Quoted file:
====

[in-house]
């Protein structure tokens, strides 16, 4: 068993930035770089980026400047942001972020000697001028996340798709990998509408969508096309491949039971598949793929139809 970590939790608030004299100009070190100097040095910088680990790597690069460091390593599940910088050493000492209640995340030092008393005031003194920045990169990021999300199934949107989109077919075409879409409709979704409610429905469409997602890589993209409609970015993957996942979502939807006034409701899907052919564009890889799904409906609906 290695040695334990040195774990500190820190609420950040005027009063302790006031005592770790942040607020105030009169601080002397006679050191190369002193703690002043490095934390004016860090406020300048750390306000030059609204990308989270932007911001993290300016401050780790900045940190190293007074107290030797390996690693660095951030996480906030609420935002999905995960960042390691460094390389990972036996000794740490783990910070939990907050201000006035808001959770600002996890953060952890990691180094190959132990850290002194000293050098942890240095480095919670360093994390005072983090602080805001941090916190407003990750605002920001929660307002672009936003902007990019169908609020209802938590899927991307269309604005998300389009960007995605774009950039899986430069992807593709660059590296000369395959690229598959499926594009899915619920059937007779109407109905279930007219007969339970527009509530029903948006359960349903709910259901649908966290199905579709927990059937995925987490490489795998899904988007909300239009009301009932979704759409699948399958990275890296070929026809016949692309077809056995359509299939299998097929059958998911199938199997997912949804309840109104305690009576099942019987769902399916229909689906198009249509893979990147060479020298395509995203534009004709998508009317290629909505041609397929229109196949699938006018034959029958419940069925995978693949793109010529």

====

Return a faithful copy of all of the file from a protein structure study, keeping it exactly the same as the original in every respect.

[in-house]
């Protein structure tokens, strides 16, 4: 068993930035770089980026400047942001972020000697001028996340798709990998509408969508096309491949039971598949793929139809 970590939790608030004299100009070190100097040095910088680990790597690069460091390593599940910088050493000492209640995340030092008393005031003194920045990169990021999300199934949107989109077919075409879409409709979704409610429905469409997602890589993209409609970015993957996942979502939807006034409701899907052919564009890889799904409906609906 290695040695334990040195774990500190820190609420950040005027009063302790006031005592770790942040607020105030009169601080002397006679050191190369002193703690002043490095934390004016860090406020300048750390306000030059609204990308989270932007911001993290300016401050780790900045940190190293007074107290030797390996690693660095951030996480906030609420935002999905995960960042390691460094390389990972036996000794740490783990910070939990907050201000006035808001959770600002996890953060952890990691180094190959132990850290002194000293050098942890240095480095919670360093994390005072983090602080805001941090916190407003990750605002920001929660307002672009936003902007990019169908609020209802938590899927991307269309604005998300389009960007995605774009950039899986430069992807593709660059590296000369395959690229598959499926594009899915619920059937007779109407109905279930007219007969339970527009509530029903948006359960349903709910259901649908966290199905579709927990059937995925987490490489795998899904988007909300239009009301009932979704759409699948399958990275890296070929026809016949692309077809056995359509299939299998097929059958998911199938199997997912949804309840109104305690009576099942019987769902399916229909689906198009249509893979990147060479020298395509995203534009004709998508009317290629909505041609397929229109196949699938006018034959029958419940069925995978693949793109010529």